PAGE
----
Joe Hagan’s Goldman Sachs (GS) article in New York magazine provides a target rich environment for the enemies of Goldman Sachs. (A bit earlier we linked to this article to talk about the difference in treatment between the monolines and AIG.)
But one of our favourite parts comes at the end, when Hagan reports that Goldman CEO Lloyd Blankfein isn’t really too worried about the “vampire squid” business. (For those of you totally out of touch, Rolling Stone described Goldman as a “vampire squid” that created and profited from every financial bubble in American history.) He’s actually pretty much indifferent to public perception, except when it affects internal morale.
And internal morale problems can be remedied with that universal solvent of bad feelings: more money.
In the end, Goldman’s reputation is a luxury they may well be able to do without. Robert Rubin has been privately critical of how the firm has handled the threats to its prestige, and Rogers recently addressed the firm’s reputation in seminars with Goldman staff. But a person who frequently talks to senior executives at Goldman sums up the company’s attitude this way: “If we can push the envelope without D.C. punishing us, we don’t care about our Main Street reputation.” Blankfein in particular is said to be dismissive of the firm’s critics. According to a person close to him, the CEO believes Goldman’s internal problems will disappear once compensation comes back. In other words, money will solve everything.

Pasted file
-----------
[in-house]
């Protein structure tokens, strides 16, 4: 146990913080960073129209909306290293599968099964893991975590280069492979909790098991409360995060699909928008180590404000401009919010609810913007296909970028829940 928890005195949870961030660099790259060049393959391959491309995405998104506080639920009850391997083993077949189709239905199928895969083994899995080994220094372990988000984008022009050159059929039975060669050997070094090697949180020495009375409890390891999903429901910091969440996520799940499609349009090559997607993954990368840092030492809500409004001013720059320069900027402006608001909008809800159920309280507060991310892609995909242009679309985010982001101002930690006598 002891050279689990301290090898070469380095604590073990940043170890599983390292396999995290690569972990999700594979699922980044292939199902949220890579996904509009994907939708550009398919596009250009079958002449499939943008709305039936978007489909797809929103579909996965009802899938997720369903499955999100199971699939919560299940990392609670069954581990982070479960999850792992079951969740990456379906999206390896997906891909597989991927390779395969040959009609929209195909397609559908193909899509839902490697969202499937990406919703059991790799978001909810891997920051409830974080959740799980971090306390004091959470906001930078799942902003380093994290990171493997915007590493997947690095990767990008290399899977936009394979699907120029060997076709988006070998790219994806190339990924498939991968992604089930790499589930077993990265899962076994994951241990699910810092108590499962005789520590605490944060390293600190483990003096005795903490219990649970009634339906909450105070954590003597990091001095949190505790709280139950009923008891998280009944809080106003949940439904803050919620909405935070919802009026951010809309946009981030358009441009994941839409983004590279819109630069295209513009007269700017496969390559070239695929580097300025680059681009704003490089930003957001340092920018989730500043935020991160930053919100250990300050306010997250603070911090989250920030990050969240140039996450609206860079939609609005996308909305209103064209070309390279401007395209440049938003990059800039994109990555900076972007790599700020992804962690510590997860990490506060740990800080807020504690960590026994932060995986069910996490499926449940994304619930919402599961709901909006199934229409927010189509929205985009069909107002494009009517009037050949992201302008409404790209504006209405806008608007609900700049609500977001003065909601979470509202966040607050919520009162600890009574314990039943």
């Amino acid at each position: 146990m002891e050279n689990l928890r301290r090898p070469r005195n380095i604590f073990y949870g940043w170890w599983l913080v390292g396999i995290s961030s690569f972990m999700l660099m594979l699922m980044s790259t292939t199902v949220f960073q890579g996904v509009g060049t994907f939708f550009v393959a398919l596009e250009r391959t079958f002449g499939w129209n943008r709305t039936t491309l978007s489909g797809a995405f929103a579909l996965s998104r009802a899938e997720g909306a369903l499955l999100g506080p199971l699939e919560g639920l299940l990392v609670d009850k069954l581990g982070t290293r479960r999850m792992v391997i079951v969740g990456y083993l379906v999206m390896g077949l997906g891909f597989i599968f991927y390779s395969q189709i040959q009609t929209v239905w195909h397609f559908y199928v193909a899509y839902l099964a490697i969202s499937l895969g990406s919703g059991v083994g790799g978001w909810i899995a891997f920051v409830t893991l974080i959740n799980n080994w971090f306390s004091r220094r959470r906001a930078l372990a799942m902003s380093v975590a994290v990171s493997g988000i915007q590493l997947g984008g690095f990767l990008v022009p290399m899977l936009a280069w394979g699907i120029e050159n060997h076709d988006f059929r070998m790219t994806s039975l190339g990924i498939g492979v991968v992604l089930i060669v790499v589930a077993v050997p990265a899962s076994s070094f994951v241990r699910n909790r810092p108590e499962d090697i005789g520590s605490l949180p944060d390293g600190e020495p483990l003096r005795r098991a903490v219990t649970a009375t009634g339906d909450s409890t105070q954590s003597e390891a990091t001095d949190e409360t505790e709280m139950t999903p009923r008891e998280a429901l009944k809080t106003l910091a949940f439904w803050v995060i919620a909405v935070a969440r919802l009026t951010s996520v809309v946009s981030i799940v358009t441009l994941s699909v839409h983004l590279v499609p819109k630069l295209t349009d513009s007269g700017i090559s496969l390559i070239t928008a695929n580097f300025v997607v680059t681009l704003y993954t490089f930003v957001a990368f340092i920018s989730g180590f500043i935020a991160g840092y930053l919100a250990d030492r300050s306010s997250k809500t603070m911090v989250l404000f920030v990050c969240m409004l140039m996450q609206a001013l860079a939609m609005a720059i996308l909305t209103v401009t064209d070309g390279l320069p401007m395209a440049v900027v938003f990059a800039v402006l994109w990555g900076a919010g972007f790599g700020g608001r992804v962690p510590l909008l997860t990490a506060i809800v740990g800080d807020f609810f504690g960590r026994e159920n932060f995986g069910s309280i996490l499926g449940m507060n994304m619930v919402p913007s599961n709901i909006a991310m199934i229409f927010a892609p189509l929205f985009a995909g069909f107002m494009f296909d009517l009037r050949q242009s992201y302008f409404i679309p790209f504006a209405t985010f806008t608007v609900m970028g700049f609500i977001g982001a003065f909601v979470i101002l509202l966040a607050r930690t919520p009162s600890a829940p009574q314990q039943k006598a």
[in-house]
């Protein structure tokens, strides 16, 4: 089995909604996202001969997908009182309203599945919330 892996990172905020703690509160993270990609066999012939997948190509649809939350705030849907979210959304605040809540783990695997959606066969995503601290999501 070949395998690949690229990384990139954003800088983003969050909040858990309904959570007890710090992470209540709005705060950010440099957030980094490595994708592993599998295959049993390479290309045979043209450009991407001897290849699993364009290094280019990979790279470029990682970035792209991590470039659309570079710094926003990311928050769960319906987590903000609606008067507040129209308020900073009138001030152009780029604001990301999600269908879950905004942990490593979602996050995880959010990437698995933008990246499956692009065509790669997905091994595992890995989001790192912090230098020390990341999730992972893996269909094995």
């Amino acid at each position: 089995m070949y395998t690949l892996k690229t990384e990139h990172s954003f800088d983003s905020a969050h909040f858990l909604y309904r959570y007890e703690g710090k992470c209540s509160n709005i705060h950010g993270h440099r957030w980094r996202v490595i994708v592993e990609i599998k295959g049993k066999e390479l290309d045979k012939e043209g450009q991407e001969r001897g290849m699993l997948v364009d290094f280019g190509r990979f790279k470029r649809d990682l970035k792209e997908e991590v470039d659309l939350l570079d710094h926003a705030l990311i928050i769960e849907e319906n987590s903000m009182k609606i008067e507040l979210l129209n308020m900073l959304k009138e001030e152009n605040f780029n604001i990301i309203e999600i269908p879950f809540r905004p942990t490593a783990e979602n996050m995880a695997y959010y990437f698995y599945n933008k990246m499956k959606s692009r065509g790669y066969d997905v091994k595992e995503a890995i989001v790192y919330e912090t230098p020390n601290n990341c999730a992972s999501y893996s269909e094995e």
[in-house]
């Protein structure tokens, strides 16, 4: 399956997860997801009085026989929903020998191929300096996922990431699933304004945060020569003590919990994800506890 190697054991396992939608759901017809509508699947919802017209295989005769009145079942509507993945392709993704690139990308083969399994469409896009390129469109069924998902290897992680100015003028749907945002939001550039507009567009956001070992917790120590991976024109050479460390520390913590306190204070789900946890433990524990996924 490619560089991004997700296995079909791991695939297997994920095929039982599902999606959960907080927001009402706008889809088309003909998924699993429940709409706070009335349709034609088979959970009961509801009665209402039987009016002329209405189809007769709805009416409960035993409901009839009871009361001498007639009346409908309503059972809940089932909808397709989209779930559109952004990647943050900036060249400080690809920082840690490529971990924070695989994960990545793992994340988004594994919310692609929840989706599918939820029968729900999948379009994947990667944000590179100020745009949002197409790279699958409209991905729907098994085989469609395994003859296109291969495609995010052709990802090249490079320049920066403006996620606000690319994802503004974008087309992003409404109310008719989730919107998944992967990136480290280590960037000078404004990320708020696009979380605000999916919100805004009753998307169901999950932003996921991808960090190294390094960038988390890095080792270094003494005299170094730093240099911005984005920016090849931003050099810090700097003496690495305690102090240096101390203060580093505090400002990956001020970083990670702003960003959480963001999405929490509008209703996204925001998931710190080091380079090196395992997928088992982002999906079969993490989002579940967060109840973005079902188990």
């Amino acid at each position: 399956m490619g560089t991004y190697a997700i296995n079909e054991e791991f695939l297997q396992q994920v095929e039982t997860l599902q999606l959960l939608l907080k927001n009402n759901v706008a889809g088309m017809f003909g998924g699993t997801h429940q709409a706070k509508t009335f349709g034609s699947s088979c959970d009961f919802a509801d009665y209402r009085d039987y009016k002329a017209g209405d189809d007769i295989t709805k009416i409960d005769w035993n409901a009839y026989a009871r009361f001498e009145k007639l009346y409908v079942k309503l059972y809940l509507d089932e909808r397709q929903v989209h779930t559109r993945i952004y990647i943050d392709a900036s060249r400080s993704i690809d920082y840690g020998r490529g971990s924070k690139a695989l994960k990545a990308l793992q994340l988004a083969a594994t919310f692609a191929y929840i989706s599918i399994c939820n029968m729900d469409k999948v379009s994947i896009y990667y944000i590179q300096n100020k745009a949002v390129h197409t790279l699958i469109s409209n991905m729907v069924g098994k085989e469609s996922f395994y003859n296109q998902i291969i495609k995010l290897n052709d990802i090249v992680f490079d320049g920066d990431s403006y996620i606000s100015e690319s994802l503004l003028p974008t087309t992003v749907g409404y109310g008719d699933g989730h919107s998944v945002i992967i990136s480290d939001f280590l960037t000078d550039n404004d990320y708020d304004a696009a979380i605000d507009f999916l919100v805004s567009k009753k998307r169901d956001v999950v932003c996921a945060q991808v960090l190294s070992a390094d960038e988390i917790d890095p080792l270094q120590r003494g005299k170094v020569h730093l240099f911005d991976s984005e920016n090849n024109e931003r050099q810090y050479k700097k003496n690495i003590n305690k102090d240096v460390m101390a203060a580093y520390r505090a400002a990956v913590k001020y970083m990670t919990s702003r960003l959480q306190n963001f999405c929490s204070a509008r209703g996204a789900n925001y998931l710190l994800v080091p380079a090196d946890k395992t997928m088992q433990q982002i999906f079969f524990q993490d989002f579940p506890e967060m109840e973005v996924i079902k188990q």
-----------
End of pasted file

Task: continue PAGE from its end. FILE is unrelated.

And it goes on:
With enough money, perhaps he can even get the taxpayers off his back. Last week, Blankfein took a stab at assuaging public anger by paying a $1.1 billion return on the government’s $10 billion investment last fall—not a bad profit. It was a shrewd move, a prudent PR investment that prompted a round of stories about the firm’s “generosity to taxpayers.” Feel better?
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